Because of the nature of Marshall’s job, he had to be away for 5.5 days a week for about four months during our first year of marriage. It was a very challenging time for us, and especially for me being brand new to a city where I didn’t really know many people, but I think it would have been even more challenging had we not already had a foundation in what long-distance looks like.
There are still some times where he is out of town for a number of days or he works about twice as many hours a week that I do (but thankfully gets to be at home at night and not in another city), so this long-distance foundation comes back around every now and then.
(You can read Carly’s thoughts during that season of struggle on her blog, here)
What advice would you give to someone just starting a long-distance relationship?
Pray for the Lord to give you both discernment of whether or not He wants you to one, pursue a relationship, and two, intentionally invest many hours of driving and flying to see one another if you live far away from one another.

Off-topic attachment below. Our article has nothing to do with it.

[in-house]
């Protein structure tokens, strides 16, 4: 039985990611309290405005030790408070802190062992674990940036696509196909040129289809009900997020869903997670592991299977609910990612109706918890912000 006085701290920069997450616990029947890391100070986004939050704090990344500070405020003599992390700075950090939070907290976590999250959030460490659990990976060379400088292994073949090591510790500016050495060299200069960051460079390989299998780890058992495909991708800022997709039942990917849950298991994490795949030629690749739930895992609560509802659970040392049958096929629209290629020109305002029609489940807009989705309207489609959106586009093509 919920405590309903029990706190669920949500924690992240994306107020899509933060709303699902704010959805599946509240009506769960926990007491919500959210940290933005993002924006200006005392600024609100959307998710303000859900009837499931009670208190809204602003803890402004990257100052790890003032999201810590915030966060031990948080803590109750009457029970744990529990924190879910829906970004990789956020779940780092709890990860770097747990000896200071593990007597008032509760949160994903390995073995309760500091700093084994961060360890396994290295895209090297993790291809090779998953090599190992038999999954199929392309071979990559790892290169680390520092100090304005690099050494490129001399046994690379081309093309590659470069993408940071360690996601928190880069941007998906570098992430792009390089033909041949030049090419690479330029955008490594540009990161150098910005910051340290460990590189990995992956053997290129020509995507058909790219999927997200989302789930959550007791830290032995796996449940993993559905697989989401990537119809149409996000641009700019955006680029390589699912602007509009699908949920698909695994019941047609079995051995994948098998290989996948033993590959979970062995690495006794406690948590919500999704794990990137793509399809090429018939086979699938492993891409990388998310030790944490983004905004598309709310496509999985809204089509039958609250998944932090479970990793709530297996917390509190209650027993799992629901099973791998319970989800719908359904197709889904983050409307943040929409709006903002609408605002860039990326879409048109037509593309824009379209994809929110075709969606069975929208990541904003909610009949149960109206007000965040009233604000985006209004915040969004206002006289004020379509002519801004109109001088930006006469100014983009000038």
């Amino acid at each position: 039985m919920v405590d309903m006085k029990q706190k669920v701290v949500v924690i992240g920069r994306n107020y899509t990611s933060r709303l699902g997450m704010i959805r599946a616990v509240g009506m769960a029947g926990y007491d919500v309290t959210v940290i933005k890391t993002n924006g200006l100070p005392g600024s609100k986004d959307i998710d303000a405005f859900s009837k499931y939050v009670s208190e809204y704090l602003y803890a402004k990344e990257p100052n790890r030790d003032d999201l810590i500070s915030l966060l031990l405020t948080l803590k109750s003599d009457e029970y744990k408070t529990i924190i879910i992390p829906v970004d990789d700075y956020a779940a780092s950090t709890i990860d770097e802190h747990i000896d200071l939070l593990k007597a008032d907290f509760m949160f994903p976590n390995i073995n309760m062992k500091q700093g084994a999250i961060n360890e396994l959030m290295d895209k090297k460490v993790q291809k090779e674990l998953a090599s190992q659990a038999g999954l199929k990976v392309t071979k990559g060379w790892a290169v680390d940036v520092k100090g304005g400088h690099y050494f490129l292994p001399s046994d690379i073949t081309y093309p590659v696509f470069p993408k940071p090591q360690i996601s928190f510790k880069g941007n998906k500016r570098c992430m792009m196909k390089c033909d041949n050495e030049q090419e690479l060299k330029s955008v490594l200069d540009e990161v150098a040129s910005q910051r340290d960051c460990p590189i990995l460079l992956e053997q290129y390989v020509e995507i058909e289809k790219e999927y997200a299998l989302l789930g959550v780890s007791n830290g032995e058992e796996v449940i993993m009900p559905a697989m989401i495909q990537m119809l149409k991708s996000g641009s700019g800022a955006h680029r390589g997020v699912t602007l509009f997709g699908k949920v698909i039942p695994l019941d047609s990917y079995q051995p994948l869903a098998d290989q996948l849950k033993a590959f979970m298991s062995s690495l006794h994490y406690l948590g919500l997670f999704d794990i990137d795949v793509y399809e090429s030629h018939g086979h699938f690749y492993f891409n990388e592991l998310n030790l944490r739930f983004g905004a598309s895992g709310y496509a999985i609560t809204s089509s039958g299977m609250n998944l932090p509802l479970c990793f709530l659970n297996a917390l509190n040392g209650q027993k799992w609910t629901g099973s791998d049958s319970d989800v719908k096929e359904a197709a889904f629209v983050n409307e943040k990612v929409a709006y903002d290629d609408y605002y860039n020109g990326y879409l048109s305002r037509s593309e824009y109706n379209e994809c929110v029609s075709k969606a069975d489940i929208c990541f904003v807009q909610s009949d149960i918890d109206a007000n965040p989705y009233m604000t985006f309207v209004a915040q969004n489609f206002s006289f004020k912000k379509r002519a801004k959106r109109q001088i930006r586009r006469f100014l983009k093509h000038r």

For me, it was a no-brainer to say yes when Marshall asked me if I was interested in dating long-distance. This was because I already had been praying about whether or not God wanted us to pursue a relationship. Additionally, I saw how much Marshall loved Jesus and I wanted to get to know him more even if it meant investing time in travel, talking on the phone, writing letters, etc.
I also knew that even though we were long-distance, the relationship wasn’t going to be one-sided. For example, I have seen a couple of my friends endure this painfully as they realized that they were more interested in putting the time, effort, and communication compared to the one they were dating. If this happens, I think it’s really important to have a conversation with the person you are dating and decide if you truly want to make long-distance work.
Marshall made it very clear to me that he would drive to see me and that gave me a lot of relief because it would have been quite a challenge and wouldn’t have felt like he was pursuing me if I was the one doing all the driving ALL the time. Thankfully, we pretty much shared that part and it helped me see how God was bringing our two paths together to become one.